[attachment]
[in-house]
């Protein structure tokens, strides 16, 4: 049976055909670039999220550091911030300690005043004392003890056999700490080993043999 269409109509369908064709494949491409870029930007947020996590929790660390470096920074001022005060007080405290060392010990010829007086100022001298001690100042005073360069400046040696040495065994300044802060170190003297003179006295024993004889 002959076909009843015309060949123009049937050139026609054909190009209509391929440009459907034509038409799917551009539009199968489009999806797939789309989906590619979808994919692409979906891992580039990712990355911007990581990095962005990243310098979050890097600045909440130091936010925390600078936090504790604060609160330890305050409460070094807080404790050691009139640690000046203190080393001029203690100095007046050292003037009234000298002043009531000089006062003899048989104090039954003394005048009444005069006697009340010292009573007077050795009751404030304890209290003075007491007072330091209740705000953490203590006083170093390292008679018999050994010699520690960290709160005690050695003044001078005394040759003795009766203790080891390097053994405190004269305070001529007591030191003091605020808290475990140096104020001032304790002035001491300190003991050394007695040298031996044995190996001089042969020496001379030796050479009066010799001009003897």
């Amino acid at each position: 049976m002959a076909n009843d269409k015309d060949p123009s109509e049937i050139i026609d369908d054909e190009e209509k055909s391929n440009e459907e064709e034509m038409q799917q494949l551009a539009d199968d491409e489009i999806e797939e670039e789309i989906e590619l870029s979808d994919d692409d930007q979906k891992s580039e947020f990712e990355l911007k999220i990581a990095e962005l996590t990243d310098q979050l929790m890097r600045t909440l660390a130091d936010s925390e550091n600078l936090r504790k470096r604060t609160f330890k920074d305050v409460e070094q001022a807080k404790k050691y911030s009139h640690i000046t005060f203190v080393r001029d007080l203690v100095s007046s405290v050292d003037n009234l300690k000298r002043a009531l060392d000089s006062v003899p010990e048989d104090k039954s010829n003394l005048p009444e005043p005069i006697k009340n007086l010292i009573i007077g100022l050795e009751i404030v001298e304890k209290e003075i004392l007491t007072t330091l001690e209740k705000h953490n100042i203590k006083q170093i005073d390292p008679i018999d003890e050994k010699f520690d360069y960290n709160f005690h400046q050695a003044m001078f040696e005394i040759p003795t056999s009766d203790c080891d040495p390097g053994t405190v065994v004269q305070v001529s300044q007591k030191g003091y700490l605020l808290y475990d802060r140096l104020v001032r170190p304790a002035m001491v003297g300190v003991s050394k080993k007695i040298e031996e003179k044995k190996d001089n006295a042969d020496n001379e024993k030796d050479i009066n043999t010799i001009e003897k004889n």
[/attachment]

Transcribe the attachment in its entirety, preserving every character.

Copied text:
[in-house]
């Protein structure tokens, strides 16, 4: 049976055909670039999220550091911030300690005043004392003890056999700490080993043999 269409109509369908064709494949491409870029930007947020996590929790660390470096920074001022005060007080405290060392010990010829007086100022001298001690100042005073360069400046040696040495065994300044802060170190003297003179006295024993004889 002959076909009843015309060949123009049937050139026609054909190009209509391929440009459907034509038409799917551009539009199968489009999806797939789309989906590619979808994919692409979906891992580039990712990355911007990581990095962005990243310098979050890097600045909440130091936010925390600078936090504790604060609160330890305050409460070094807080404790050691009139640690000046203190080393001029203690100095007046050292003037009234000298002043009531000089006062003899048989104090039954003394005048009444005069006697009340010292009573007077050795009751404030304890209290003075007491007072330091209740705000953490203590006083170093390292008679018999050994010699520690960290709160005690050695003044001078005394040759003795009766203790080891390097053994405190004269305070001529007591030191003091605020808290475990140096104020001032304790002035001491300190003991050394007695040298031996044995190996001089042969020496001379030796050479009066010799001009003897």
């Amino acid at each position: 049976m002959a076909n009843d269409k015309d060949p123009s109509e049937i050139i026609d369908d054909e190009e209509k055909s391929n440009e459907e064709e034509m038409q799917q494949l551009a539009d199968d491409e489009i999806e797939e670039e789309i989906e590619l870029s979808d994919d692409d930007q979906k891992s580039e947020f990712e990355l911007k999220i990581a990095e962005l996590t990243d310098q979050l929790m890097r600045t909440l660390a130091d936010s925390e550091n600078l936090r504790k470096r604060t609160f330890k920074d305050v409460e070094q001022a807080k404790k050691y911030s009139h640690i000046t005060f203190v080393r001029d007080l203690v100095s007046s405290v050292d003037n009234l300690k000298r002043a009531l060392d000089s006062v003899p010990e048989d104090k039954s010829n003394l005048p009444e005043p005069i006697k009340n007086l010292i009573i007077g100022l050795e009751i404030v001298e304890k209290e003075i004392l007491t007072t330091l001690e209740k705000h953490n100042i203590k006083q170093i005073d390292p008679i018999d003890e050994k010699f520690d360069y960290n709160f005690h400046q050695a003044m001078f040696e005394i040759p003795t056999s009766d203790c080891d040495p390097g053994t405190v065994v004269q305070v001529s300044q007591k030191g003091y700490l605020l808290y475990d802060r140096l104020v001032r170190p304790a002035m001491v003297g300190v003991s050394k080993k007695i040298e031996e003179k044995k190996d001089n006295a042969d020496n001379e024993k030796d050479i009066n043999t010799i001009e003897k004889n």